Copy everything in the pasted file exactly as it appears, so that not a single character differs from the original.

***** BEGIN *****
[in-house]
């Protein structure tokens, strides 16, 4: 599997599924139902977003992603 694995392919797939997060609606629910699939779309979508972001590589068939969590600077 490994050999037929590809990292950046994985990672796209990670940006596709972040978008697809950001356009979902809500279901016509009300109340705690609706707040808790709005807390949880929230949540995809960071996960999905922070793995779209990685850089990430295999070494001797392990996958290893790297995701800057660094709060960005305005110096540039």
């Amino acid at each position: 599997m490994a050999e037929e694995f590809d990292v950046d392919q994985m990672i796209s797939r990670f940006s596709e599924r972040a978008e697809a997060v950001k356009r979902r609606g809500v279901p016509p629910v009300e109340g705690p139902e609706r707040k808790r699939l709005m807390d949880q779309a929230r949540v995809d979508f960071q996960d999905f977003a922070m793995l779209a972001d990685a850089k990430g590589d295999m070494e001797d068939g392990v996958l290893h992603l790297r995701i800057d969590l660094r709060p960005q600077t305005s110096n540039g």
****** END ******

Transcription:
[in-house]
């Protein structure tokens, strides 16, 4: 599997599924139902977003992603 694995392919797939997060609606629910699939779309979508972001590589068939969590600077 490994050999037929590809990292950046994985990672796209990670940006596709972040978008697809950001356009979902809500279901016509009300109340705690609706707040808790709005807390949880929230949540995809960071996960999905922070793995779209990685850089990430295999070494001797392990996958290893790297995701800057660094709060960005305005110096540039």
């Amino acid at each position: 599997m490994a050999e037929e694995f590809d990292v950046d392919q994985m990672i796209s797939r990670f940006s596709e599924r972040a978008e697809a997060v950001k356009r979902r609606g809500v279901p016509p629910v009300e109340g705690p139902e609706r707040k808790r699939l709005m807390d949880q779309a929230r949540v995809d979508f960071q996960d999905f977003a922070m793995l779209a972001d990685a850089k990430g590589d295999m070494e001797d068939g392990v996958l290893h992603l790297r995701i800057d969590l660094r709060p960005q600077t305005s110096n540039g």